FCC should look to thousands of stimulus applications to define broadband

As part of the FCC's efforts to develop a national broadband policy, to be submitted to Congress in February, the commission has solicited input into what the definition of broadband should be. Not surprisingly, the country's largest broadband providers--AT&T, Verizon and Comcast, to name a few--argue that the FCC shouldn't change its definition of broadband at all, which seems like broadband Stone Age to many.

The FCC's current definition of broadband is a minimum of 768 kbps downstream and 200 kbps upstream to end users. These definitions were used to define speeds in broadband stimulus funding programs by the National Telecommunications & Information Administration (NTIA) and Rural Utilities Service (RUS). Their reasoning was that the FCC has already utilized that standard because it is the most "technology-neutral option."

Of course, consumer advocacy groups continue to scoff at that definition. Free Press thinks broadband should be defined as a minimum of 5 Mbps upstream and downstream, saying broadband providers are self-serving to ask for the status quo. But at least Verizon Communications has a good argument: "It would be disruptive and introduce confusion if the commission were to now create a new and different definition," now that stimulus money is tied to the minimal speeds.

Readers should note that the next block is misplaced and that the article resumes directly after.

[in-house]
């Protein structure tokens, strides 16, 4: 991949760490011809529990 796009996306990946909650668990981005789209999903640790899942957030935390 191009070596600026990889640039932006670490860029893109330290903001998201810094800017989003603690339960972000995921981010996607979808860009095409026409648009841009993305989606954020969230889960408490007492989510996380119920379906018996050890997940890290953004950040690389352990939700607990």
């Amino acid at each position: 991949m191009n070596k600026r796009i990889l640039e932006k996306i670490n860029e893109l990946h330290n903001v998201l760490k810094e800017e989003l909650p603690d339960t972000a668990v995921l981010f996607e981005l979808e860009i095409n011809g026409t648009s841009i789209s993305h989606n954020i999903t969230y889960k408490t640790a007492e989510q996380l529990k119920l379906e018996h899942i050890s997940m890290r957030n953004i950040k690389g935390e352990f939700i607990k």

That's why many consumer advocates protested the NTIA's and RUS's broadband definition based on these minimal speeds in the first place. They knew the broadband plan would likely be based on how these agencies define broadband. Unfortunately, in an effort to get stimulus funds out the door, I believe NTIA and RUS didn't have the time to take a thoughtful approach to this. It could become a hamster wheel.

However, I'm optimistic. Out of the 2,200 applications asking for nearly $28 billion in funds from the NTIA and RUS, I will be very surprised to find any that propose these minimum data speeds. That's because applicants that proposed to deploy faster speeds are given preference over those choosing to deploy services with the minimum speed. The theory is that enough companies will compete with one another so that the fastest technology that is economically feasible will prevail. And there are a lot of competitors, and likely even more so in the subsequent funding rounds.

I would hope that the FCC itself should root through the thousands of applications to find out exactly what applicants are proposing. They could get a good picture of what speeds are economically viable in some of the most hard-to-reach areas.--Lynnette

P.S. Due to the Labor Day holiday Monday,  FierceBroadbandWireless won't be publishing that day. Look for the issue on Tuesday.

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